By Matthew Archer, Stephen Dowsland, Rosa Filgueira, R. Stuart Geiger, Alejandra Gonzalez-Beltran, Robert Haines, James Hetherington, Christopher Holdgraf, Sanaz Jabbari Bayandor, David Mawdsley, Heiko Mueller, Tom Redfern, Martin O'Reilly, Valentina Staneva, Mark Turner, Jake VanderPlas, Kirstie Whitaker (authors in alphabetical order)
In our institutions, we employ multidisciplinary research staff who work with colleagues across many research fields to use and create software to understand and exploit research data. These researchers collaborate with others across the academy to create software and models to understand, predict and classify data not just as a service to advance the research of others, but also as scholars with opinions about computational research as a field, making supportive interventions to advance the practice of science.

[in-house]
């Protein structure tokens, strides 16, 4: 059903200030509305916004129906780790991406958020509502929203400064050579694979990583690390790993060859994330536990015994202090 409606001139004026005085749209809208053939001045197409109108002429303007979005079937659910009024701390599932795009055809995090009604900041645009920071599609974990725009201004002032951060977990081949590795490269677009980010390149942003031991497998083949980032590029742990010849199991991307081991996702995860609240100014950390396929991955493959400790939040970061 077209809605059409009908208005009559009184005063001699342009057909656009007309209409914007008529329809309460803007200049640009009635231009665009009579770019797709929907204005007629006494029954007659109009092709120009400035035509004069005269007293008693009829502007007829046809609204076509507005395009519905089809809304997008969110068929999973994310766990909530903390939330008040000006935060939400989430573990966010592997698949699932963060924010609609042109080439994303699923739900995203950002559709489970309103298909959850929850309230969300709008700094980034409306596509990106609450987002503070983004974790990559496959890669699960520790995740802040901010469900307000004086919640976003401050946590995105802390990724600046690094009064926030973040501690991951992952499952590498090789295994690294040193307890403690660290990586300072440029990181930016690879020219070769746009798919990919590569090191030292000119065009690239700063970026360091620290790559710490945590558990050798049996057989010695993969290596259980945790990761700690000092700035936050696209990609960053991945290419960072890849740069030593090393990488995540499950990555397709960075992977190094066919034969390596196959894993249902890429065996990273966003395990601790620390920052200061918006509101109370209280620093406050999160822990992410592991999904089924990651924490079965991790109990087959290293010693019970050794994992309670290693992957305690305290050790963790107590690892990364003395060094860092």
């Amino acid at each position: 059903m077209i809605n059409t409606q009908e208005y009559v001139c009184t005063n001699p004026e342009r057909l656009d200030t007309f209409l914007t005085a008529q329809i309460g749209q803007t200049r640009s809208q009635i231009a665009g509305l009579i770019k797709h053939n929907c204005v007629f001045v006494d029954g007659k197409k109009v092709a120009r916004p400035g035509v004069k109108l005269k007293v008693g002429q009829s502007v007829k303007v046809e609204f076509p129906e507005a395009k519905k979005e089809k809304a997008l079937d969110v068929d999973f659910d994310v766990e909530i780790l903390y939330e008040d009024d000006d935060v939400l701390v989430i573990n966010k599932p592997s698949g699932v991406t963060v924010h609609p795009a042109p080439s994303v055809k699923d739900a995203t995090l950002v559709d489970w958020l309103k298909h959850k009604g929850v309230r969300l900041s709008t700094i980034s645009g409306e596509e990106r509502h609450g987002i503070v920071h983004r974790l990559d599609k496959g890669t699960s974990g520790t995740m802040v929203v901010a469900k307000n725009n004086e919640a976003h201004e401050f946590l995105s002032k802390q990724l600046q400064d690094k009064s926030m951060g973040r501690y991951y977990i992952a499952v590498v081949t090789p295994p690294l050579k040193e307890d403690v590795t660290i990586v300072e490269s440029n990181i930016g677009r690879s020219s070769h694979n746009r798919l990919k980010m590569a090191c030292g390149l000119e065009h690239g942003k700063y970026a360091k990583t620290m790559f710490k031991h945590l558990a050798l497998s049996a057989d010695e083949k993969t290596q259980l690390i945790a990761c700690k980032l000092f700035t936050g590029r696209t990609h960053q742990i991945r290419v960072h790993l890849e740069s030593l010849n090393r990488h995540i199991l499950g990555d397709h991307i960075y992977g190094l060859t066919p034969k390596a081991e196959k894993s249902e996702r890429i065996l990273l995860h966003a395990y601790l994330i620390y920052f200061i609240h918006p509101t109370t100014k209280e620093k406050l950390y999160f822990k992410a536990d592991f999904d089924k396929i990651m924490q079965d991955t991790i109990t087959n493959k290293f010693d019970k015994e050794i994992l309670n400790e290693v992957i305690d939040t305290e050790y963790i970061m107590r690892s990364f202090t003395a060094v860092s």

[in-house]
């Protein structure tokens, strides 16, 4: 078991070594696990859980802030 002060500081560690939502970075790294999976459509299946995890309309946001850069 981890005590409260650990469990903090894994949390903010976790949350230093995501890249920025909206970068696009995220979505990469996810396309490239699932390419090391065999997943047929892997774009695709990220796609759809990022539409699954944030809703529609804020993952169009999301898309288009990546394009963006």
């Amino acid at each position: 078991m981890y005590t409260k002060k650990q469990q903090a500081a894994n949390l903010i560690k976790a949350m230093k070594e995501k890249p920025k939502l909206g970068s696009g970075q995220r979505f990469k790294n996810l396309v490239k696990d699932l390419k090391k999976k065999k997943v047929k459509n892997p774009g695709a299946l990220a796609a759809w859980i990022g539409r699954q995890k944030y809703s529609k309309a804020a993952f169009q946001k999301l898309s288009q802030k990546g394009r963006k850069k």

Some of us use the term "data scientist" to refer to our team members, in others we use "research software engineer" (RSE), and in some both. Where both terms are used, the difference seems to be that data scientists in an academic context focus more on using software to understand data, while research software engineers more often make software libraries for others to use. However, in some places, one or other term is used to cover both, according to local tradition.
What we have in common
Regardless of job title, we hold in common many of the skills involved and the goal of driving the use of open and reproducible…Continue Reading